How did this grant help your organization and the pets in your care?

It allowed us to provide a standard experience and allocate staff time to the program, making it successful.

How many pets did this grant help?

22 so far

Please provide a story of one or more specific pets this grant helped.

The Slumber Buddies program came about at the beginning of 2020. We had enormous community interest and were able to get to know the animals in our program a little better through short-term fostering, and could find them better adoptive matches because of it. Echo is a 2-year-old Lab mix who came to the shelter very under-socialized. She was fearful in the kennel and we did not know much about her personality. She was sent into a short-term foster with a wonderful young lady who was unable to adopt or foster long-term, but loves dogs. We learned a lot of cute facts about Echo in the foster home that helped her connect to her adoptive family. We learned her favorite treats, that she loved to cuddle up in bed, and that she was a super quick learner of tricks! Echo gained confidence and was able to hold on to that when she came back to the shelter, where the kennel wasn’t so scary any more. Echo was adopted and has been happily loving her new family for more than three months now.

Kokomo Humane Society: Dog Field Trips/Short-Term Fostering Grant Report

What was the money or product used for?

We used the money to purchase martingale collars and Gentle Leaders.

How did this grant help your organization and the pets in your care?

The purchase of these items made it much easier to handle the dogs out in the world and also safer for the dogs themselves. It reduced the risk of the dogs slipping out of collars and getting lost, and also made walking more manageable. By using the correct equipment, we can ensure the safety of the dogs and make the experience for the volunteers much more enjoyable. Through this, we have had volunteers return over and over to participate in the Dog Day Out program.

How many pets did this grant help?

The grant helped approximately 120 dogs.

Please provide a story of one or more specific pets this grant helped.

Nova (first and second photos) was singleton who did not do well in playgroup and consequently didn’t get much exercise. She spent a lot of time in the kennel and was licking herself raw in some places from anxiety. Dog Day Outs helped her relax and get some good-quality people time, which is what she loved the most.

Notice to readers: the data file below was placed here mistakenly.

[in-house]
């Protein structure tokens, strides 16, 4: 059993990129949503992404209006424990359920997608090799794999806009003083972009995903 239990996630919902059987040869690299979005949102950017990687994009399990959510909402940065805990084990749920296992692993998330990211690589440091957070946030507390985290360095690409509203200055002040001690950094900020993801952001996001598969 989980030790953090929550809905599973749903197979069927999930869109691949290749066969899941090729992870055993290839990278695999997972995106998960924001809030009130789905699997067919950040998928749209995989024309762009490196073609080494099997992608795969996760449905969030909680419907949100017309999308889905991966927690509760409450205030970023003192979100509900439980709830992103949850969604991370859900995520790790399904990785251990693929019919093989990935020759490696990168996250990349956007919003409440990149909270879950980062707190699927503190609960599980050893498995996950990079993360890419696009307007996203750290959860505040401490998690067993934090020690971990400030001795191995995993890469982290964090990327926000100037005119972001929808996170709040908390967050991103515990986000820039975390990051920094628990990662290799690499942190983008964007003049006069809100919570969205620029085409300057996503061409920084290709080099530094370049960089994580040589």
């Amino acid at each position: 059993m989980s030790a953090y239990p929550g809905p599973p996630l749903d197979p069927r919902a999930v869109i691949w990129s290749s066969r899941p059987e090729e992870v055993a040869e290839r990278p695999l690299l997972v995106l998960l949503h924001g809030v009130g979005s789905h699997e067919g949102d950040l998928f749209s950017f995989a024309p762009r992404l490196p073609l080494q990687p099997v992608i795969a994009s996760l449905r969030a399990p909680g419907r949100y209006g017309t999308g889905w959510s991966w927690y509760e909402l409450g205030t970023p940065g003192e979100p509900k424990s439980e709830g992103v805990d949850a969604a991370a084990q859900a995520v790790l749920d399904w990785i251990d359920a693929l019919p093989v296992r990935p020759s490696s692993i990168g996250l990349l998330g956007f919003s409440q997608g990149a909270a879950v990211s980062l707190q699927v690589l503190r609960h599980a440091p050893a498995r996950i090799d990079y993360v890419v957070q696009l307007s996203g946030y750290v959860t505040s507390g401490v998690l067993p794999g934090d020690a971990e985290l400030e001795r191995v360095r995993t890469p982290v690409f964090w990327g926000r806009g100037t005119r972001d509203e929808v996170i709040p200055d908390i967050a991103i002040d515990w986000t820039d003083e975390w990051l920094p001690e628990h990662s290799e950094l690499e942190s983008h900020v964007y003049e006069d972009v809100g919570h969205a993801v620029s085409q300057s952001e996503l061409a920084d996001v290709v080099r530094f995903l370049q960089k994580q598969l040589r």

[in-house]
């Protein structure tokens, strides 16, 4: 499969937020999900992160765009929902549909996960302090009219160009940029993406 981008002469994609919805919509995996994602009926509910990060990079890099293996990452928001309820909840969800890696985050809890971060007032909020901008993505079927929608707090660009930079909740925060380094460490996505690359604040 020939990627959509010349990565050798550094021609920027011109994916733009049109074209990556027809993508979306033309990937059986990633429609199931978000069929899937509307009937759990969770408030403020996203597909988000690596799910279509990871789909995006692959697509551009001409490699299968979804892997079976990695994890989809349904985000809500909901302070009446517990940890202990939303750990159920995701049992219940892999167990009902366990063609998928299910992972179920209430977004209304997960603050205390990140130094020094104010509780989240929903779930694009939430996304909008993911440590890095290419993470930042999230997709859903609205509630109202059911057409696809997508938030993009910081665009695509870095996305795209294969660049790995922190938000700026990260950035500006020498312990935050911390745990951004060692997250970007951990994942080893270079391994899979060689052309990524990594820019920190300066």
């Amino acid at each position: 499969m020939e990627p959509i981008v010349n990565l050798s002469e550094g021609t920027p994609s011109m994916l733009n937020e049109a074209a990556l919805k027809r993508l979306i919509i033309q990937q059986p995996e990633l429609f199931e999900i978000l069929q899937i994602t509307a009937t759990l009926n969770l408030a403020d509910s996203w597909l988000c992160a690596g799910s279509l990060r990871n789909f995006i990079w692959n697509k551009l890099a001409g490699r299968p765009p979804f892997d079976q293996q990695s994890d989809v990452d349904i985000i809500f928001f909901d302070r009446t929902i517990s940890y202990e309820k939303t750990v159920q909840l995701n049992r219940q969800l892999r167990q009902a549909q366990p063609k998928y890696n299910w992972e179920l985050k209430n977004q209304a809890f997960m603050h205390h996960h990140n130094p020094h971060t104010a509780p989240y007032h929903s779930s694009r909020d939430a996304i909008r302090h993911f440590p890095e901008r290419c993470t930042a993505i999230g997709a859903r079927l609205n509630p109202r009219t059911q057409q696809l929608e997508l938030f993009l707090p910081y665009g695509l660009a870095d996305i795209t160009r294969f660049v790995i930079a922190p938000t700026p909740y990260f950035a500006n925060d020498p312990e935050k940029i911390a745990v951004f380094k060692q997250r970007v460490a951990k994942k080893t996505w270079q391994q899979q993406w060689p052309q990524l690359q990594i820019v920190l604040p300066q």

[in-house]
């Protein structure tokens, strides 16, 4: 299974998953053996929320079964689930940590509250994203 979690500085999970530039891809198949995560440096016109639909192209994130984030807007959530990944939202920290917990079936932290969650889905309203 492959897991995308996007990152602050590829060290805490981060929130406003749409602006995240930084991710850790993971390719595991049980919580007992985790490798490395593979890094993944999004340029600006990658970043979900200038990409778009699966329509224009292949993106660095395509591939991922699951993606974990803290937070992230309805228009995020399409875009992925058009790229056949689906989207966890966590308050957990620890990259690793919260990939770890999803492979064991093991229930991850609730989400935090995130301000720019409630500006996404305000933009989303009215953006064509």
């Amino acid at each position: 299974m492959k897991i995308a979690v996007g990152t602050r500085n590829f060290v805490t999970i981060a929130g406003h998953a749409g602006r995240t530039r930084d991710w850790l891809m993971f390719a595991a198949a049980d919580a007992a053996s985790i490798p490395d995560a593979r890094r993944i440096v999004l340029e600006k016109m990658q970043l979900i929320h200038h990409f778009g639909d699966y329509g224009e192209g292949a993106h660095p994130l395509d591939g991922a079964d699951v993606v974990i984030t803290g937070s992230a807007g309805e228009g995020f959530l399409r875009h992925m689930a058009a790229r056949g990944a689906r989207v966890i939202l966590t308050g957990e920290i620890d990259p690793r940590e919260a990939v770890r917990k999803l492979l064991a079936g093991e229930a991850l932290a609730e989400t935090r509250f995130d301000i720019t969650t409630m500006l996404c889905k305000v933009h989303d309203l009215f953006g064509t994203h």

Her Dog Day Out partner said this: “Took Nova on a dog day out yesterday. She’s such a doll! We went to Lowe’s, where she leaned into everyone for pets. She sits and shakes very nicely for treats, doesn’t pull much on the leash, and decided she would rather me lift her into the car instead of jump in herself. She loved leaning her head out the window while we drove, too! She’s a really good girl. Thank you for letting me take her out for the day.”

Ember (third photo) was surrendered to us because her owner didn’t have enough time for her. She is a great dog, filled with energy and ready to take on the world. This was exactly what her Dog Day Out friend saw and dressed her in a Superwoman costume for her day in the woods. It didn’t take long for someone to see her superpowers and adopt her.

Wings (fourth and fifth photos) went on tons of days out. She ended up in foster with her main Dog Day Out human. They run up to 12 miles together. When Wings would come back, all she would do was sleep for hours. She has now moved in with her Dog Day Out person as a foster and they have decided to adopt her as a permanent family member.

Ace (sixth photo) was so scared and snippy in the kennel, we never knew just how sweet he could be until he was picked to go on a Dog Day Out. After his person spent some days with him, she was able to give us more insight into his personality. We were then able to promote him accurately and he received tons of interest, which eventually led him to finding a forever home.

Saturn (seventh photo) and Mars (eighth photo) were two brothers who came in together as strays. They were very high-energy and couldn’t be kenneled together. They did really enjoy playing together, and going on days out was a great way for them to take nice long walks and spend quality time together. This also helped learn to behave better with each other. They were both adopted, but to separate homes. They went on multiple days out with the same volunteer, who reported: “Another successful Dog Day Out. Saturn and Mars enjoyed ice cream and squirrel-watching at Foster Park with us yesterday! These guys are just the sweetest brothers and were so much calmer for us than expected outside of the shelter.”

The Kauai Humane Society: Dog Field Trips/Short-Term Fostering Grant Report

What was the money or product used for?

We are currently working with Rescue Strong to purchase backpacks for our Shelter Dogs on Field Trips Program. We have the design created and the order placed, but with the onset of COVID-19, they have not been able to complete our order as of May 4, 2020, due to stay-at-home orders.

How did this grant help your organization and the pets in your care?